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Schulz requests pay raise for staff

Presidents of Washington universities look for four percent increase in salary

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Schulz requests pay raise for staff

WSU President Kirk Schulz listens and responds to questions and concerns posed by the ASWSU senate Oct 31.

WSU President Kirk Schulz listens and responds to questions and concerns posed by the ASWSU senate Oct 31.

STEPHEN MURNANE | DAILY EVERGREEN FILE

WSU President Kirk Schulz listens and responds to questions and concerns posed by the ASWSU senate Oct 31.

STEPHEN MURNANE | DAILY EVERGREEN FILE

STEPHEN MURNANE | DAILY EVERGREEN FILE

WSU President Kirk Schulz listens and responds to questions and concerns posed by the ASWSU senate Oct 31.

CHERYL AARNIO, Evergreen reporter

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WSU President Kirk Schulz and other presidents of public universities in Washington sent a letter to Gov. Jay Inslee asking for a pay raise for faculty and staff.

Schulz said pay raises will come from funding provided by the state. Every two years, the university asks for a certain percentage of salary increases from the legislator’s office.

For the upcoming state budget, WSU asked for a four percent increase for this year and another four percent increase next year, he said.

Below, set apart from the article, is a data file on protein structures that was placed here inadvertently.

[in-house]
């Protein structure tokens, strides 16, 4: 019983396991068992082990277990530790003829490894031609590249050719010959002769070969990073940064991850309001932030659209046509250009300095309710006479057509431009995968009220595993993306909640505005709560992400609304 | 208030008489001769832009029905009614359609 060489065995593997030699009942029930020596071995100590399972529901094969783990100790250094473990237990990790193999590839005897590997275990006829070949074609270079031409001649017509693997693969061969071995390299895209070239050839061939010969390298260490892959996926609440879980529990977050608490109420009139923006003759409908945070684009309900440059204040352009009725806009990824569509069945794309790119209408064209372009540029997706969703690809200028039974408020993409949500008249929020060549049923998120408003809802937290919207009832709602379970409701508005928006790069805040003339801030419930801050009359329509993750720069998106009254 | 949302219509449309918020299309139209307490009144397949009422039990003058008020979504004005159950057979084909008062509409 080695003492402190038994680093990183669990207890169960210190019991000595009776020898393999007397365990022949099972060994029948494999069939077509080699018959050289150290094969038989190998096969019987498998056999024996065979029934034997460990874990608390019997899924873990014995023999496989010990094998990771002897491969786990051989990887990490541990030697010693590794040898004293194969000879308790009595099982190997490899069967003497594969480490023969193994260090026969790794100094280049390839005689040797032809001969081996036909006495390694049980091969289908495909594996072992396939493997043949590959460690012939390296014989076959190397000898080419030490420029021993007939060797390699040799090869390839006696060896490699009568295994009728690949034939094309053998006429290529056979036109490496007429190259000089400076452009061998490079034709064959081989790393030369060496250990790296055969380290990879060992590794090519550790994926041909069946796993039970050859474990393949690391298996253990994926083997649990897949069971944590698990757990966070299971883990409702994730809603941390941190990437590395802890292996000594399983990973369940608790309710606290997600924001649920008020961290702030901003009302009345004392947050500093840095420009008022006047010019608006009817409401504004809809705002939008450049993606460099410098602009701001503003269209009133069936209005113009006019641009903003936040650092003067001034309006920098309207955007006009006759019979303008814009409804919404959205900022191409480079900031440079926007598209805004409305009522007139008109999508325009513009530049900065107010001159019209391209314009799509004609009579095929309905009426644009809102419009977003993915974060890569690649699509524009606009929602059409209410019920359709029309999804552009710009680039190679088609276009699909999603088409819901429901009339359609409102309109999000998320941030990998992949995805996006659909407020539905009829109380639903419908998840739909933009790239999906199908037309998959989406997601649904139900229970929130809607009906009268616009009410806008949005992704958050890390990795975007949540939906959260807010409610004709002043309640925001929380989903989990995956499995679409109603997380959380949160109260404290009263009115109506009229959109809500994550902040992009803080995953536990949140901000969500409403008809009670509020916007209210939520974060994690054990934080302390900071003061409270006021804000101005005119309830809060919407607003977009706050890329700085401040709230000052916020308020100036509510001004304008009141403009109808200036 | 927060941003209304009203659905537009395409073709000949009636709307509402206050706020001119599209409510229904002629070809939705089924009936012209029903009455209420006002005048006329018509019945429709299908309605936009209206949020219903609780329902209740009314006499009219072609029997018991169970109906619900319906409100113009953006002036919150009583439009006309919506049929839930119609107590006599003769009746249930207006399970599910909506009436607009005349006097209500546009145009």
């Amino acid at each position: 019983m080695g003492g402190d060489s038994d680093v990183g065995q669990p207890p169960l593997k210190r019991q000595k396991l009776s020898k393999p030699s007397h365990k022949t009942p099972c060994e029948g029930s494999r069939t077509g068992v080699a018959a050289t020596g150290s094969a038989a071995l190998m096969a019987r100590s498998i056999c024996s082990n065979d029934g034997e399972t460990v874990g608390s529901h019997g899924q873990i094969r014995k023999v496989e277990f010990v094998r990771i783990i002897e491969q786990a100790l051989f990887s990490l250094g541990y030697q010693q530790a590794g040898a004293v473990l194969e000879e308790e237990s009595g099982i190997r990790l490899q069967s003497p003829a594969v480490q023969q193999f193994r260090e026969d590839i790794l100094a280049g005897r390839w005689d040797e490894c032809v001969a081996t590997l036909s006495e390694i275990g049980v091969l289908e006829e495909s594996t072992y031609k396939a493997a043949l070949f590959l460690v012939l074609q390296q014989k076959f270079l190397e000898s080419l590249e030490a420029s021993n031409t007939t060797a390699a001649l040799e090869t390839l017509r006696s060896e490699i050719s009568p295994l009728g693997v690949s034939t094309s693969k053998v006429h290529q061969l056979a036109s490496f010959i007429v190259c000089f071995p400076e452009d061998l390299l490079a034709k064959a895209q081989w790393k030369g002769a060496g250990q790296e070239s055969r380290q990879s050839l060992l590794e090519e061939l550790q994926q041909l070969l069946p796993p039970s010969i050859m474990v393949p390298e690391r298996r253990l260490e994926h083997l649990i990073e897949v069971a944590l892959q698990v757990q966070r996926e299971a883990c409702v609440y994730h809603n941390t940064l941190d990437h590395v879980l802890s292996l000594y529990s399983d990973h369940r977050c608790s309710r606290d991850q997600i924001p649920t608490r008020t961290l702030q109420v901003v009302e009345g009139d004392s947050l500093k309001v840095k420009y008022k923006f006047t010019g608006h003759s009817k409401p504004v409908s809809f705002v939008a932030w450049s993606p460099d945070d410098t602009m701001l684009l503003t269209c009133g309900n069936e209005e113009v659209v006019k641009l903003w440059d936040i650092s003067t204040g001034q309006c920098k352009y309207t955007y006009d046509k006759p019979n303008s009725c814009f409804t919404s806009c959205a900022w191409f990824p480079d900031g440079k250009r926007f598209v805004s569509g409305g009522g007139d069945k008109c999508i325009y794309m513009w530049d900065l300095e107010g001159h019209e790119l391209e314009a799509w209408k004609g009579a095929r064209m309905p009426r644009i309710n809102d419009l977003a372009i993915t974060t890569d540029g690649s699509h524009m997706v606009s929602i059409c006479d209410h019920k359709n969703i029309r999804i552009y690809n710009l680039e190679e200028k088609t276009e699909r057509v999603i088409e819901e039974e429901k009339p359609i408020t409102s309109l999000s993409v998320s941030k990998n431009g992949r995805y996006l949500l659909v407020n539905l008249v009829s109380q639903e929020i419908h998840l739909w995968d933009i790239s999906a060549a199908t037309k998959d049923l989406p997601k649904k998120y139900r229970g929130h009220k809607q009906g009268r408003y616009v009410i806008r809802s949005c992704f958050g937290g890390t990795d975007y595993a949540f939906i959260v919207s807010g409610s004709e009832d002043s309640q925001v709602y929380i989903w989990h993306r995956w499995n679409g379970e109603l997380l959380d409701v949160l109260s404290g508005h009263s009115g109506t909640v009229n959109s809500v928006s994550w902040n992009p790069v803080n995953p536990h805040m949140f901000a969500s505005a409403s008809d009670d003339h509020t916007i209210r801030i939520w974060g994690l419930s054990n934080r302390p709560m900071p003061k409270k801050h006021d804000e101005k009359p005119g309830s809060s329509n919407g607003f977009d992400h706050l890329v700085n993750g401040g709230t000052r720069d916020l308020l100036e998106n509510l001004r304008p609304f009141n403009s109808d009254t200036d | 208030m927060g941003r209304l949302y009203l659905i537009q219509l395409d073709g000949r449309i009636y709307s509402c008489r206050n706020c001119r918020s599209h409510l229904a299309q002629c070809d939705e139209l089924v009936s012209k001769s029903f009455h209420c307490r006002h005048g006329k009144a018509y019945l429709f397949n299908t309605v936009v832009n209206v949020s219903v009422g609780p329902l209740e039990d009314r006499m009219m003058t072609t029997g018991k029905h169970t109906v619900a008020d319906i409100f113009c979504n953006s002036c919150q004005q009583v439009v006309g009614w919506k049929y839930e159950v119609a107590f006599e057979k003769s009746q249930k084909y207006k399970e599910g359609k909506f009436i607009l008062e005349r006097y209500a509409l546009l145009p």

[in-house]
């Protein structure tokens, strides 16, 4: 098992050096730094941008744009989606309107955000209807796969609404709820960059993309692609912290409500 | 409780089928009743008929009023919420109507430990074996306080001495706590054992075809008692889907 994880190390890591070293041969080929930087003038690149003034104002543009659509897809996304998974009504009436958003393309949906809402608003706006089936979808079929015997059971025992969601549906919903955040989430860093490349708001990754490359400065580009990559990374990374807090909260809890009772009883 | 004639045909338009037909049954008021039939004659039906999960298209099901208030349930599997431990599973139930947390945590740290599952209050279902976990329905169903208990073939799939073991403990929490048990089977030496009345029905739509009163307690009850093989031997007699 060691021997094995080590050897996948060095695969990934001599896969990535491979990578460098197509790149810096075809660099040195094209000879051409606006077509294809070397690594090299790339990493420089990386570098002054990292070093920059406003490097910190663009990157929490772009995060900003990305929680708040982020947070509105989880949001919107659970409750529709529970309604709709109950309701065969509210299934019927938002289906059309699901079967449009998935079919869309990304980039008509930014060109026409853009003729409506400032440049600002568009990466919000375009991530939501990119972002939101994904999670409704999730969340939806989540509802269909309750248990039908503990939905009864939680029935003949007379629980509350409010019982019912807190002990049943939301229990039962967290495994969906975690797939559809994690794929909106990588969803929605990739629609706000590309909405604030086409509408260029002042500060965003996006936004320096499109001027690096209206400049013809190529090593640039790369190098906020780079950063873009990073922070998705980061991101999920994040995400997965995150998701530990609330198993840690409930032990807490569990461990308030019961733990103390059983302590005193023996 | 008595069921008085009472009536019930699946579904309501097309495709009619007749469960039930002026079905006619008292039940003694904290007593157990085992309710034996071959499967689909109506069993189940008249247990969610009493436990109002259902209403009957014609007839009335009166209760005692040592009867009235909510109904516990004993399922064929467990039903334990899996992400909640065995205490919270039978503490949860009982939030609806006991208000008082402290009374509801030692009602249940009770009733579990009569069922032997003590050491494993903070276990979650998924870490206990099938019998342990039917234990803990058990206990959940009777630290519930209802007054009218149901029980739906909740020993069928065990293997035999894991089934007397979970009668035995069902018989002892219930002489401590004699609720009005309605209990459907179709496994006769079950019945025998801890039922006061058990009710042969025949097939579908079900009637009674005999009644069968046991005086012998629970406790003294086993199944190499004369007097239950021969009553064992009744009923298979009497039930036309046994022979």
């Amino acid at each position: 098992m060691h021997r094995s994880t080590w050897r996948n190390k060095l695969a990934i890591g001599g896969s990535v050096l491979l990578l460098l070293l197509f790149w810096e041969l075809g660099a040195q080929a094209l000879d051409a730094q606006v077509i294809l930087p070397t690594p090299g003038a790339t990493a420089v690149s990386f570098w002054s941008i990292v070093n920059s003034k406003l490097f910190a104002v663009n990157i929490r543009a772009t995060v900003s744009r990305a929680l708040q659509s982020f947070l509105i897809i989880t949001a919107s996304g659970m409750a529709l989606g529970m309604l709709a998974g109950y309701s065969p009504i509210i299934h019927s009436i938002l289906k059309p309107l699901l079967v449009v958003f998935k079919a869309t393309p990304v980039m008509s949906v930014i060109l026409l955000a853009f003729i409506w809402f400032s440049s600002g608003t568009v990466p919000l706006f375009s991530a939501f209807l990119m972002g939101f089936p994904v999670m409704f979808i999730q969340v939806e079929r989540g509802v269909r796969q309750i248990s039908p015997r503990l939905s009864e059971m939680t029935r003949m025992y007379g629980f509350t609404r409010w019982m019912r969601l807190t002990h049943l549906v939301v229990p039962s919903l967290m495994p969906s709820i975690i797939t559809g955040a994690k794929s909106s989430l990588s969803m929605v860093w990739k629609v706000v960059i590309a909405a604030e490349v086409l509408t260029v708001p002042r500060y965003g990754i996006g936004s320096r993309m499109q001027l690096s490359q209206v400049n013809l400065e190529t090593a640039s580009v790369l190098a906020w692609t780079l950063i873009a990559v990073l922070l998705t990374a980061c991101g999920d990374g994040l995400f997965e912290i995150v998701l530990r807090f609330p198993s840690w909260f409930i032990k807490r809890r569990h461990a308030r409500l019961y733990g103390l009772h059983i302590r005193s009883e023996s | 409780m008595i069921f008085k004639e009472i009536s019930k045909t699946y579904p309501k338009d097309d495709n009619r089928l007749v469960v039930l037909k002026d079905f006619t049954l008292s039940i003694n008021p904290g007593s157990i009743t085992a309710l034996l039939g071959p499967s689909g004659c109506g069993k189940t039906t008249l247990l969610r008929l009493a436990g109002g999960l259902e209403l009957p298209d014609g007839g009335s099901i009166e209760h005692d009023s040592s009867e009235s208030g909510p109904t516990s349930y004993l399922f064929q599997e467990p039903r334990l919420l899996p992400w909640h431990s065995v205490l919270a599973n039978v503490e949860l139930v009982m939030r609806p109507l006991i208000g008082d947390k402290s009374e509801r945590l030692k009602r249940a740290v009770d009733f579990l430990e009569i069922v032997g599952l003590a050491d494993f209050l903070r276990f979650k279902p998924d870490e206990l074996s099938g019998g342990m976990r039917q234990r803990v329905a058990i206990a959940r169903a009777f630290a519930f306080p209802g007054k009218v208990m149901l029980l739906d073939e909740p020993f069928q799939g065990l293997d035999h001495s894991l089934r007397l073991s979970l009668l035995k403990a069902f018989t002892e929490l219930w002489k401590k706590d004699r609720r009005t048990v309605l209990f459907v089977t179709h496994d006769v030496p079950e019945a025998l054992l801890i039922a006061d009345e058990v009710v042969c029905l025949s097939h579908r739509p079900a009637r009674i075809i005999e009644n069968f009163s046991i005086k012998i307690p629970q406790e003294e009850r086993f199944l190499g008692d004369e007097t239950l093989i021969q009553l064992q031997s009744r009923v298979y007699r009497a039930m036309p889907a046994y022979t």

This is to cover cost of living and to make wages competitive, said Colleen Kerr, vice president for external affairs and government relations.

Schulz said WSU faculty and staff are not paid as well as those of some of the universities it competes with. It would be easier to keep faculty and staff in their position at WSU if they had a pay raise, he said.

In the last state budget, the university received less than what they asked for, Schulz said. They were given a one percent wage increase each year for faculty and a two percent wage increase each year for classified staff.

“As the governor is preparing his budget, we just felt it was important to take a strong stand that our faculty and staff deserve higher wages,” he said.

Kerr said if the four percent wage increase is not completely funded by the state, they do not plan to take money from other university income sources like tuition revenue.

“There’s no other money for it,” she said.

Schulz said Inslee will propose his budget to the legislature, and once the legislative session is over, the state budget will be determined. It is typically comprised of both the governor’s and the legislative’s budget proposals.

Kerr said once the legislature goes into session on Jan. 14, WSU will continue to advocate for the pay raises until early April. At that point, the budget is negotiated between the House, Senate and governor’s office.

She said they will not know if they receive the pay raise until April 28.

Schulz said for the last six months, WSU has been advocating for certain priorities, one of which is the pay raises. Some of the lobbying is done by the government relations staff, Schulz or students who travel to Olympia.

About the Writer
CHERYL AARNIO, Evergreen reporter

Cheryl is a freshman multimedia journalism major from Kirkland, Washington.

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